The Moon and Aldebaran — An ancient story on Lunar Occultations
Everyone is a moon, and has a dark side which he never shows to anybody — Mark Twain
What does Occultation mean?
An occultation, in astronomy, is a phenomenon when one celestial object passes through another blocking the light emitted from the former. A Lunar Occultation, in the same sense, occurs when the moon passes through another celestial object, say a star, for a brief period of time, blocking the light emitted by the star.
How did the ancient Hindus explain this phenomenon?
Chandradev (The Moon) was born to Maharishi Atri and Anasuya. He was married to the 27 daughters of Daksha, the son of Lord Brahma. Chandradev made a promise to Daksha that all his 27 daughters will be treated equally with respect. But, failing to keep up with his promise, Chandradev favored his fourth wife, Rohini, more than the others.
The other 26 wives, not happy with his actions, expressed their concerns to their father, Daksha. Furious upon the complaint received from his daughters, Daksha imprecated a curse on Chandradev that he would slowly perish and die. Out of fear, Chandradev landed up at Prabhas Patan, in Gujarat, and set up a Shivalinga, popularly known as Somnath Jyotirlinga, in hopes that the curse can be reversed with the help of Lord Shiva. But as no curse can be completely reversed, Lord Shiva was helpless. But he did agree that he will help Chandradev.
Instead of having him die, Lord Shiva arranged for a less fatal punishment. He said, starting from that particular day, the moon will go through different stages of increase and decrease in brightness (waxing moon and waning moon) while passing through all the 27 stars. The increase in brightness will last for approximately 14 days (Shukla Paksha), and the decrease in brightness will last for another 15 days (Krishna Paksha). This way, Chandradev will devote his time equally to all 27 of his wives. Lord Shiva then told Chandradev that he will forever hold the crescent moon on his head (Ardhachandra) as a constant reminder to Chandrdev of Daksha’s curse.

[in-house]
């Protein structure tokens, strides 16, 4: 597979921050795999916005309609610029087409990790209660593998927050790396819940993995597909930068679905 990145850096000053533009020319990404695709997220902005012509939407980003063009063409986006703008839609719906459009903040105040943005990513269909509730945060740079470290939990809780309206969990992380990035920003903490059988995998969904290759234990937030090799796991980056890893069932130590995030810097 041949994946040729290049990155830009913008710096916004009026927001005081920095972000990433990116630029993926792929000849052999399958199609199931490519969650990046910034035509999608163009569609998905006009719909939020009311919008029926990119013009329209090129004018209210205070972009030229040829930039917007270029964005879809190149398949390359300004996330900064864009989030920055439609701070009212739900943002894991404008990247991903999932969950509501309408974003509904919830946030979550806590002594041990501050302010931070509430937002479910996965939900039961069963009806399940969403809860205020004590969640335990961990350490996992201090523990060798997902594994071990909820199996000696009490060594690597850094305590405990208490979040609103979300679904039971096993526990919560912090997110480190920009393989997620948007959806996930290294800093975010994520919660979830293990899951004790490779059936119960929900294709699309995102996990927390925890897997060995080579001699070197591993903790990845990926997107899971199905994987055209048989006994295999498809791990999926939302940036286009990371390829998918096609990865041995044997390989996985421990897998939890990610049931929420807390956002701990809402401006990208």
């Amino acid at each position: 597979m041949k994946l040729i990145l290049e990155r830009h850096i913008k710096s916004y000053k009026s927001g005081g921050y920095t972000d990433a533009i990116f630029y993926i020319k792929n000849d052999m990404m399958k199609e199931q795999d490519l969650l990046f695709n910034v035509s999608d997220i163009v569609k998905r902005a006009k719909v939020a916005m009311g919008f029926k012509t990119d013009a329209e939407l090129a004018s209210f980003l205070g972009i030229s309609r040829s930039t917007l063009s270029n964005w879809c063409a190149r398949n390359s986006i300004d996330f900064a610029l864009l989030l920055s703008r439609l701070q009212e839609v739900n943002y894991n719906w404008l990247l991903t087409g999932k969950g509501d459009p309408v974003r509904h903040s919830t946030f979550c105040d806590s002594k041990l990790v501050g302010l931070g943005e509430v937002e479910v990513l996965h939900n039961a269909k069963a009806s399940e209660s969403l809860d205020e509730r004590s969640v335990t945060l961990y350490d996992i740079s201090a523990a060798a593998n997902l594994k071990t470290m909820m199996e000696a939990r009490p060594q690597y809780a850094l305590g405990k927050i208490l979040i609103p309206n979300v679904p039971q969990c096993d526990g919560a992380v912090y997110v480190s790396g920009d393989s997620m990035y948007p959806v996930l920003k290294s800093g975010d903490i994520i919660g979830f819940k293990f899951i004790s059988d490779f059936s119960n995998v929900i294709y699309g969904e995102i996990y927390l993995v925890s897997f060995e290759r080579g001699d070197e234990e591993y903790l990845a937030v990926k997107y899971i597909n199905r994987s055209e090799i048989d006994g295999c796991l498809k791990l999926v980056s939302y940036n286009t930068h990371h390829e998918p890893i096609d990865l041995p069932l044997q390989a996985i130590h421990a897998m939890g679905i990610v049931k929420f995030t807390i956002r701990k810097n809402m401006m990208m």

The ancient Hindus embedded complex yet simple astronomical information in this story. They noticed that the moon rose in the east at a different time with a different alignment of stars every day. So, they divided the spherical earth, 360 degrees, into 27 different sections. Given the cornucopia of stars visible in the night sky, they picked 27 of the brightest stars and named each of them Ashvini, Bharani, Krittika, Rohini, Mrigashirsha, Ardra, Punarvasu, Pushya, Ashlesha, Magha, Purva Phalguni, Uttar Phalguni, Hasta, Chitra, Swati, Vishakha, Anuradha, Jyeshtha, Mula, Purva Ashadha, Uttar Ashadha, Sravana, Dhanishta, Shatabhisha, Purva Bhadrapada, Uttar Bhadrapada, and Revati. This is called the Lunar Mansion. This way, they were able to identify which phase the moon was currently in and determine the time of the month. These stars are called the principal stars.
What is an ecliptic?
An ecliptic is an imaginary line that indicates the path of the Sun around the Earth in one year. A Solar Eclipse happens when the moon momentarily passes through this ecliptic (between the Sun and the Earth). The moon passes through this ecliptic twice a month. But, an eclipse will occur only when this passage happens during a full moon for Lunar Eclipse and a new moon for Solar Eclipse.
But, why did Chandradev favor Rohini out of all the wives?
So, when the moon goes through its different phases, i.e. pass the 27 stars, it either comes close to the particular star, or it passes through it. This “passing through” is what Lunar Occultation is. So, the ancient Hindus observed that the moon occults with some principal stars, but not others. They also observed periodicity of approximately 19 years, also called the Metonic Cycle.
When a star is located between 4 — 6 degrees from the ecliptic, it experiences a cluster of occultations within a four-year period in the Metonic cycle. The star Rohini, or popularly known by its Arabic name, Aldebaran is located at 5 degrees from the ecliptic. This means that Rohini will experience a cluster of occultations in the 19-year cycle, making it the star (out of the 27 stars) that occults the most with the moon. This is why, the story, narrated by our ancestors, was framed to portray Chandradev favoring Rohini over the other wives.
This complex astronomical occurrence is hard to pass down through generations, and hence, our ancestors put it in the form of simple stories that will help retain such theories for thousands of years.